Predictors of food insecurity and coping strategies of women asylum seekers and refugees in Durban, South Africa

Carin Napier, Wilna Oldewage-Theron, Beryl Makhaye

Research output: Contribution to journalArticlepeer-review

4 Scopus citations


Background: This cross-sectional study assessed the prevalence of household food insecurity and the association between food insecurity and coping strategies among women asylum seekers and refugees in the city of Durban in South Africa. Methods: A coping strategy questionnaire was used to determine food security as this gives a good indication of what the women have to go through in order to provide safe and nutritionally sound meals to family members. The questionnaire also presents an indicator of food security, with a higher score indicating a higher level of food insecurity. Participants were recruited in the Durban city centre from church and community meetings and in their workplace. Data were collected from 200 women. Households were classified as food-secure and food-insecure groups for comparison purposes. Data were analysed on SPSS, version 23.0, for descriptive statistics, correlations, and logistic and bivariate linear regression. Results: The results showed that 96.2% of the women were living in poverty (<US$1.9 per person per day). Only 8.0% of the women were food secure. Regarding the coping strategies, except for 'sending children to the refugee pre-schools' the number of coping strategies was significantly higher in the food-insecure group (p=0.000). The number of people in the household, the unemployment status of the women and household income were predictors of poverty (R 2=0.859, p=0.000, SEE=0.189). Larger household size, households spending between ZAR700 and ZAR900 on food monthly (OR 1.01; CI 0.26-4.56) and households purchasing food from street vendors (OR 4.02; CI 01.35-46.23) or informal community shops (OR 4.1; CI 0.42-40.22) were indicators of food insecurity. Conclusion: This study points to a serious problem of household food insecurity among black women asylum seekers and refugees in the city of Durban, South Africa. The food security status of this group of women can possibly impact on the nutritional status of the family unit and make the family vulnerable to disease and illness. This will place an additional burden on the government in providing healthcare services to refugees and asylum seekers.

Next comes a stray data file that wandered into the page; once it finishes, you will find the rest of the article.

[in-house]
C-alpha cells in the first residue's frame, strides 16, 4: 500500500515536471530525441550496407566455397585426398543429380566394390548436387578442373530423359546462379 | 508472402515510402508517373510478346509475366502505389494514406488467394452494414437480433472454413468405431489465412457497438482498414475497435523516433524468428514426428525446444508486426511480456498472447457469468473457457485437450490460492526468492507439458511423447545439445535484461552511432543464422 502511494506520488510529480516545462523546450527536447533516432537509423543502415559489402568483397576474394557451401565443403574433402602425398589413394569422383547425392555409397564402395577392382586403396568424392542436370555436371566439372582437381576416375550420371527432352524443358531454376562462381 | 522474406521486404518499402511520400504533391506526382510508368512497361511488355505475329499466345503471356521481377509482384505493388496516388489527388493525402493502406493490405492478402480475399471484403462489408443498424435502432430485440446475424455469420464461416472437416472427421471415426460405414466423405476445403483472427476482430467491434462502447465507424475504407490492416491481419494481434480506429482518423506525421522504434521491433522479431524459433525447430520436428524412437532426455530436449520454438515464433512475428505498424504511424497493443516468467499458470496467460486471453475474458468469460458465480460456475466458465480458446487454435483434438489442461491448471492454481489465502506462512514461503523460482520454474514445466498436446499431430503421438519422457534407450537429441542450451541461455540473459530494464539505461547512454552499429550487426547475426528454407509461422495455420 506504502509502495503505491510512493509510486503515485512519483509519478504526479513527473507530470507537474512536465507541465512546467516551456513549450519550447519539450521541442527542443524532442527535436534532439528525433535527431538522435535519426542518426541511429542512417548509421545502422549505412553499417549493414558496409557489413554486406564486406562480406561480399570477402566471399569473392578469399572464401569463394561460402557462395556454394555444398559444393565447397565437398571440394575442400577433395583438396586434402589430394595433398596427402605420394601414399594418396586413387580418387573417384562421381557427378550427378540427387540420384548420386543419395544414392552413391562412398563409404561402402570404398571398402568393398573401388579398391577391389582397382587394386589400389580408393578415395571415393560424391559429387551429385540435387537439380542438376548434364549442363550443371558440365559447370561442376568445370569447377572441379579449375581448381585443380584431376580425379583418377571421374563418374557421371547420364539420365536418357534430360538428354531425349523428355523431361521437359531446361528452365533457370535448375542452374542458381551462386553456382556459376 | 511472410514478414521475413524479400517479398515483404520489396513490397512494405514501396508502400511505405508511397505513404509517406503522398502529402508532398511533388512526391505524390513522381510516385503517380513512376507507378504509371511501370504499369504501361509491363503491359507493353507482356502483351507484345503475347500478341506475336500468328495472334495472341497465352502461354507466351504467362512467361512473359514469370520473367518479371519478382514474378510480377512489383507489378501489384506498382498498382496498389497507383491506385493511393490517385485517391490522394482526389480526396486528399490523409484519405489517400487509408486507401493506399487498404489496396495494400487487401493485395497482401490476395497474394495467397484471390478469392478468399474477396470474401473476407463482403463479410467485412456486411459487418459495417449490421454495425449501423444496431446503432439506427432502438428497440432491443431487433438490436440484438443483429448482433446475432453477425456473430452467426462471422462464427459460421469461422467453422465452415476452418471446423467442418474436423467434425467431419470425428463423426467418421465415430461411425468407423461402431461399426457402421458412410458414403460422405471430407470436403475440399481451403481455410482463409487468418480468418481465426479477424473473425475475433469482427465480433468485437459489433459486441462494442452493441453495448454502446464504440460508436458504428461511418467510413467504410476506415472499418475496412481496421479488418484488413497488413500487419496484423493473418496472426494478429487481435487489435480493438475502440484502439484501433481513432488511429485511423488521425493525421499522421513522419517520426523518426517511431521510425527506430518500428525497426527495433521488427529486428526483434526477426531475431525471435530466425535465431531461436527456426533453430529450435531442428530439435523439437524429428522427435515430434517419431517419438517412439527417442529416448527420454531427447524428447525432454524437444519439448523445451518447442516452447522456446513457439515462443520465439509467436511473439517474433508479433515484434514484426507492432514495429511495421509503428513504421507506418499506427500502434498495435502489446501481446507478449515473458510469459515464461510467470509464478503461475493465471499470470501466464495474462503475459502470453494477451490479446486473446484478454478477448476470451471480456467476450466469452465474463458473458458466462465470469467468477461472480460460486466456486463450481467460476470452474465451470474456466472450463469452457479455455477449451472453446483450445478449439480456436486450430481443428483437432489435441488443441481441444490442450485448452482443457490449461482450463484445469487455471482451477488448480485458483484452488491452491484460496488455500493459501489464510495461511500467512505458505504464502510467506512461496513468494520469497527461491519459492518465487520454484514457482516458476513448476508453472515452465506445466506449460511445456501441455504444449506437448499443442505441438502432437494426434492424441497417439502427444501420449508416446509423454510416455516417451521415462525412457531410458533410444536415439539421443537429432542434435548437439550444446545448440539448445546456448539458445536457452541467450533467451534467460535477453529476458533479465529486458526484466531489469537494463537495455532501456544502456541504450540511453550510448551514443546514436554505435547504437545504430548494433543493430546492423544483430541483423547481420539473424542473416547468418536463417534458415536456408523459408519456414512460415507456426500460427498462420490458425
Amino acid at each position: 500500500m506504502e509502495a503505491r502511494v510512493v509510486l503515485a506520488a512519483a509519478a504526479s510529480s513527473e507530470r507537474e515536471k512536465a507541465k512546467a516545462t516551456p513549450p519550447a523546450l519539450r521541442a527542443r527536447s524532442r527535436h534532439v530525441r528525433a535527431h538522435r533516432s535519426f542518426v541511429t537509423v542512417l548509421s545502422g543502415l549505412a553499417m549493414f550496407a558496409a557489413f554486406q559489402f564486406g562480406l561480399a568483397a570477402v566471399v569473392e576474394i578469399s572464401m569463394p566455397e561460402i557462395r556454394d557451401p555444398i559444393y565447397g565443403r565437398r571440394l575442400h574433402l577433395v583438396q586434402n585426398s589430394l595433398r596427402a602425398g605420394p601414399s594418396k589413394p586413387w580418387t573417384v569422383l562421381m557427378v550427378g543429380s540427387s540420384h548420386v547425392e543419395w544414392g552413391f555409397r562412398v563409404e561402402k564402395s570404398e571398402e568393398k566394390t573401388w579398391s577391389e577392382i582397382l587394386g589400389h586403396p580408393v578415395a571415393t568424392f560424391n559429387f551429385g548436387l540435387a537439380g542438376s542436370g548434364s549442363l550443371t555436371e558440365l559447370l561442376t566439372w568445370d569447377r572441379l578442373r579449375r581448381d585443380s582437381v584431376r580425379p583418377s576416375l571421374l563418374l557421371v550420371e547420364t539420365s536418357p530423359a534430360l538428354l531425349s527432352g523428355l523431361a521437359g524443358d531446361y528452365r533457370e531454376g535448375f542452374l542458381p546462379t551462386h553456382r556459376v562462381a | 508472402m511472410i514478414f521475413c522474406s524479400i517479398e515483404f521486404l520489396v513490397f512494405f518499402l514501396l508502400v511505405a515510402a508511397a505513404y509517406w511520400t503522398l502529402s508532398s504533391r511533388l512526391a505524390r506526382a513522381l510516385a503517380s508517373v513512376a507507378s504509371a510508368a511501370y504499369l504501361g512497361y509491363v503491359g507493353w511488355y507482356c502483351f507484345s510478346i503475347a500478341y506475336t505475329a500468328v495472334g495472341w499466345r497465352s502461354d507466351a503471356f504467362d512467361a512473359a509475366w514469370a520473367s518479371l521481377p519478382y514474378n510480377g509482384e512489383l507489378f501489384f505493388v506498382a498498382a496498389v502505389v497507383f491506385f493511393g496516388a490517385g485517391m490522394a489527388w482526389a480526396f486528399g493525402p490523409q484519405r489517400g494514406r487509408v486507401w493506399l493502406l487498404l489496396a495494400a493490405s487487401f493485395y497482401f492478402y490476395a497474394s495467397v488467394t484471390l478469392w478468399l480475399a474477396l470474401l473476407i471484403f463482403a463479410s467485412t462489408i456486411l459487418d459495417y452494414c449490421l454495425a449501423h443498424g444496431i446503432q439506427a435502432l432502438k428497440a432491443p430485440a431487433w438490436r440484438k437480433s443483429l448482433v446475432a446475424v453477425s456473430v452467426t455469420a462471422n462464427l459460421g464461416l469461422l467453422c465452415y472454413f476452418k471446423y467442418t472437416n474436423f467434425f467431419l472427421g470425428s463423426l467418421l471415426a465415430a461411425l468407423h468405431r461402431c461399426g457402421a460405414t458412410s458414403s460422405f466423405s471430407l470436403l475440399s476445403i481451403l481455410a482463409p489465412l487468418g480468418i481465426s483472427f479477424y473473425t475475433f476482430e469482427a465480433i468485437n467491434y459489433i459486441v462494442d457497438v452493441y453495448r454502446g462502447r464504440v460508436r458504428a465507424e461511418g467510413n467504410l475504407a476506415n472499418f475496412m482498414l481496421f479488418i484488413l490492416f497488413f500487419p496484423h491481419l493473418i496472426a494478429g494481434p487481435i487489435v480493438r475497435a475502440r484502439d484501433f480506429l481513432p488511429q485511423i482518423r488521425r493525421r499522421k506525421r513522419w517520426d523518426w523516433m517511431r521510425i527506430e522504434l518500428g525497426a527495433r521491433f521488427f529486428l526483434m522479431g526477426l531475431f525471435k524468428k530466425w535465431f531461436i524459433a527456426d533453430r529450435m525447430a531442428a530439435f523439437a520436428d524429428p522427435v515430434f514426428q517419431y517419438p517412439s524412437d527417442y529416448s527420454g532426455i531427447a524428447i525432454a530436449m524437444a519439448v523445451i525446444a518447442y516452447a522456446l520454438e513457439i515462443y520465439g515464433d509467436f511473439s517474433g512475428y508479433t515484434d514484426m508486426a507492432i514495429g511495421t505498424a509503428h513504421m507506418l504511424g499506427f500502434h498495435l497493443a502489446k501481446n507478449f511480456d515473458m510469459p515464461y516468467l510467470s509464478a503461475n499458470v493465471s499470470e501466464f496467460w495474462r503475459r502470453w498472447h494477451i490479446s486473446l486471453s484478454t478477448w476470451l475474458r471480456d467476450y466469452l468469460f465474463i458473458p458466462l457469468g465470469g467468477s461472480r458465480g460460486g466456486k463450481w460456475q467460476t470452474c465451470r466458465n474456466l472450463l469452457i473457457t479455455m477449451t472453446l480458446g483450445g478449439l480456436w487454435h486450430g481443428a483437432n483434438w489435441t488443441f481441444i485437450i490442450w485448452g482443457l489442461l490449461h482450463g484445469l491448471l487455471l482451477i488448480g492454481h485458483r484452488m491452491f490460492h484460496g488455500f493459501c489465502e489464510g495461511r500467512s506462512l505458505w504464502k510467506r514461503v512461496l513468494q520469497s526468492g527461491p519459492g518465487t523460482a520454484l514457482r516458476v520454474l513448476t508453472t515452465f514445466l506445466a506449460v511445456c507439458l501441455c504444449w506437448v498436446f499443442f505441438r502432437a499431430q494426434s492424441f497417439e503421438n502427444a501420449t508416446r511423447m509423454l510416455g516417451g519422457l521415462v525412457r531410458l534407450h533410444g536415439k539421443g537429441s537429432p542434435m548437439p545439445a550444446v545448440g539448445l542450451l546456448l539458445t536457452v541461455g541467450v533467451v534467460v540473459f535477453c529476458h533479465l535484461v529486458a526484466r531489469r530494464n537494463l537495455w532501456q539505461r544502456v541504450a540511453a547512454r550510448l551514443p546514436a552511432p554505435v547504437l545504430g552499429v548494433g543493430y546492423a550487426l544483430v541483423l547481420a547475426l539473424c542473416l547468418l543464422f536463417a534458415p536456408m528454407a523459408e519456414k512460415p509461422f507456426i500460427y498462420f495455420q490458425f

Original languageEnglish
Article number67
JournalAgriculture and Food Security
Issue number1
StatePublished - Sep 25 2018


  • Coping strategies
  • Food insecurity
  • Households
  • Refugee
  • Women


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